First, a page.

When I was a very young child, I was baffled, bewildered, mesmerized and amazed by the whole “holiday” experience. From the moment Santa waved in my direction at the end of the Macy’s parade to the knuckle-gnawing night spent blearily searching the skies for the hint of a UFO, I was one exceptionally well-behaved, cooperative, cheerfully confused, oft-dumbstruck little kid.
Despite being a very spiritually ambiguous and socially diverse household, the Gareys of yore certainly knew how to celebrate a multi-cultural, non-traditional festival: Merry Christmas, Happy Chanukah, Joyeaux Noel, Feliz Navidad, Frihliche Weihnachten, Buon Natale drenched family conversations as thoroughly as the perspiration that soaked the velvet, lace and ribbon bedecked costumes my parents, brother, cats and I wore for our annual studio portraits. Golden menorahs and dreidels made of clay. Advent calendars, greeting cards from who-knew-who, blue candles and lantern-lit windows. Daddy atop a ladder, staple gun in one hand, gargantuan tangle of red, green and white lights slung over the other, very naughty, un-Christmasy words muttered under his breath as he transformed our home into a gingerbread house. Candy canes, gefilte fish, egg nog, potato latkes, roasted chestnuts, bagels, hot chocolate, strudel, cider, surreptitious sips of peppermint schnappes. Bing Crosby, Rudolph and Frosty, rustling wrapping paper, curls of ribbon, tall, lush evergreens covered in priceless porcelain baubles, bubbling lights and “silver sauerkraut” topped by the star Daddy had made from precious tin foil, cardboard and painted with nail polish during the frugal years of World War II. Warnings that the slightest infraction of family rules ensured a stocking filled with coal; veiled hints that proper behavior would bring me the Betsy-Wetsy doll I craved. It was a month-long season of sensory overload that oft-times stunned me speechless and scared the hell out of me. I loved it… I think.
Did the cats love it? Who knew? As I recall, they appeared to enjoy stalking the tinsel, attacking errant strands of ribbon or lights and couldn’t resist investigating crumples of paper or empty boxes. They tolerated it – temporarily – when I daily adorned their heads with stick-on bows. The holiday snacks seemed to entice them and, if memory serves, happily wrestled with their colorful new schmousies. Best of all, they listened solemnly, attentively, as I mulled over what marvels each day had brought or might bring, and never objected when all I could do was hug them in mute delight. But did it really matter that to them that it was called “Christmas?”
This holiday season, it’s the cats, our home and children who matter to me. An untimely series of recent family mishaps have left the Garey Gang in diminished spirits, limited energy and severe economic distress. None of the usual ornamentation adorns the outside of our house; not a single of the many pink plastic flamingos in the yard is sporting its Santa beard, cap or scarf. But the holly bushes bravely sport their carmine berries. Flitting cardinals – the birds, not the religious personnel -stop by long enough to dazzle my eyes with their brilliant crimson feathers. The wintery skies are usually very, very blue and at night the stars are simply dazzling. There’s even been just enough short-lived snow to call to mind a Currier and Ives painting.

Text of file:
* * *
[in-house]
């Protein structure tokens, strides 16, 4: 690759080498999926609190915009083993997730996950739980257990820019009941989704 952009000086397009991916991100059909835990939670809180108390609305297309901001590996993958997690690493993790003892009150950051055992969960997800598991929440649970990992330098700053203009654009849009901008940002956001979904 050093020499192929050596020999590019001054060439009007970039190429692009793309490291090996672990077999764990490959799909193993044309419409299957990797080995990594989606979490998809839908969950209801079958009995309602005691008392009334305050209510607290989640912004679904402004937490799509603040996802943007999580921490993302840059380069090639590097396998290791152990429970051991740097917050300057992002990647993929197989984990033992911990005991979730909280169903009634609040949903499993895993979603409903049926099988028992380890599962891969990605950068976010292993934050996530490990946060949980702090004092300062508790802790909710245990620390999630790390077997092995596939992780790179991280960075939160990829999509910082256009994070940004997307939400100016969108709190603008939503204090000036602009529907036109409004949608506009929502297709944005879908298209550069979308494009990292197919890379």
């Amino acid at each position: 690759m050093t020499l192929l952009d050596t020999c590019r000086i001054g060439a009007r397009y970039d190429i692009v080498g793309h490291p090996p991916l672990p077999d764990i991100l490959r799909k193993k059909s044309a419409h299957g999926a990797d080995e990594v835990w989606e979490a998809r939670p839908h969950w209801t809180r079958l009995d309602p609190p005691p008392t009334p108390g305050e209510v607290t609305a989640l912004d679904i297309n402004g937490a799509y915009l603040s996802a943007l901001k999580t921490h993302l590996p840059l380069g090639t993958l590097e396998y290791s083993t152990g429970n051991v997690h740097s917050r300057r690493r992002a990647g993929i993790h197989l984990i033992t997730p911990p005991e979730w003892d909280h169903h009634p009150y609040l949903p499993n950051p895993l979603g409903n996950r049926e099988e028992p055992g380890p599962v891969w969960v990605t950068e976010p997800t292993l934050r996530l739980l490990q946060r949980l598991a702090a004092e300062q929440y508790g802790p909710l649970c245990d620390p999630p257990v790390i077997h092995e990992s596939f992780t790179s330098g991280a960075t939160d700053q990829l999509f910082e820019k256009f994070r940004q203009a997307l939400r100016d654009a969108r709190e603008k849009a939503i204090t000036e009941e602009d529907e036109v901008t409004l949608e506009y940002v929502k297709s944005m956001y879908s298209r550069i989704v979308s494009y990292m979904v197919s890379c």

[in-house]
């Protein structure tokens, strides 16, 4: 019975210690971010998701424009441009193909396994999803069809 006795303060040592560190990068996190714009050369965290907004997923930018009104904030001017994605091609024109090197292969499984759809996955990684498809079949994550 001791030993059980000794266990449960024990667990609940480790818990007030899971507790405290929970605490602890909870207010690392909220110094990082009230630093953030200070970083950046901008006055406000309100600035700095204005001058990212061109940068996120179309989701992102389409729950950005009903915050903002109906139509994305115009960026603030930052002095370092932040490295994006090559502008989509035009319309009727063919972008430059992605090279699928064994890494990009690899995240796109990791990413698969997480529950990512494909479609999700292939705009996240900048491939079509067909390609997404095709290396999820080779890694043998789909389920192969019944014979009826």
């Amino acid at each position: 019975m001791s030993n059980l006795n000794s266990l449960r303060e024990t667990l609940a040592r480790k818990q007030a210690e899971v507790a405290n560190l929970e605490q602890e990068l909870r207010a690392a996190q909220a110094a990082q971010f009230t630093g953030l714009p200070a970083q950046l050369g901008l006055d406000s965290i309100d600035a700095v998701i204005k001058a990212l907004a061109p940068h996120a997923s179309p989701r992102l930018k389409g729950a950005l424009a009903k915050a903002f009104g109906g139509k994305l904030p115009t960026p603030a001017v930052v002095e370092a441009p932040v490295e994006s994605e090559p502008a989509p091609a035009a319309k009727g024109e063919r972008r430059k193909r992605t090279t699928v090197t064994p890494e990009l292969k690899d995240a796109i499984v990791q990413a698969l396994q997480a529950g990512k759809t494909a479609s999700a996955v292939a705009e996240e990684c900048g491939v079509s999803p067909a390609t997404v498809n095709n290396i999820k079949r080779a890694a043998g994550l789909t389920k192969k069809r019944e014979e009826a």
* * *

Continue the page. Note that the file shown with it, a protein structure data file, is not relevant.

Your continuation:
Indoors, a miniature Charlie Brown tree bravely illuminates a corner of the living room where I now spend my days and nights recovering from a pre-Thanksgiving accident that has left me facing months of home bound nursing care, rehab and physical therapy to regain my strength, vigor and vitality. Once raucous with home-school, play-time, kitty-cavorting, dawn-to-dusk activity, the house is very, very quiet. Horrible Childe Alexandra is in daycare and her mommy, Amanda, works the hellish hours seasonal retail demands. Most days, it’s just the cats, dreadful daytime television for white noise, and me; I miss my girls very much.
My precious, young Amanda, thoroughly harried and stressed from having to suddenly shoulder all the household burdens, surprised me with the tiny tree a few weeks ago, making it – and me – glow much more brightly as she cheerfully sang “…haul out the holly, light up the tree before my spirit falls again; fill up the stockings, I may be rushing things, but deck the halls again now; for we need a little Christmas, right this very minute, candles in the window, carols at the spinet…” At three years old, Lexie is still not quite sure what all the brouhaha on TV is all about, but since she is still ecstatic by being the recipient of mail addressed to “Occupant,” I doubt she is concerned about the trappings of the season, although she has enjoyed the peaceful, artsy craftsy projects we’ve devised and obviously inherited the genetic Garey tendency to stick bows on kitten heads.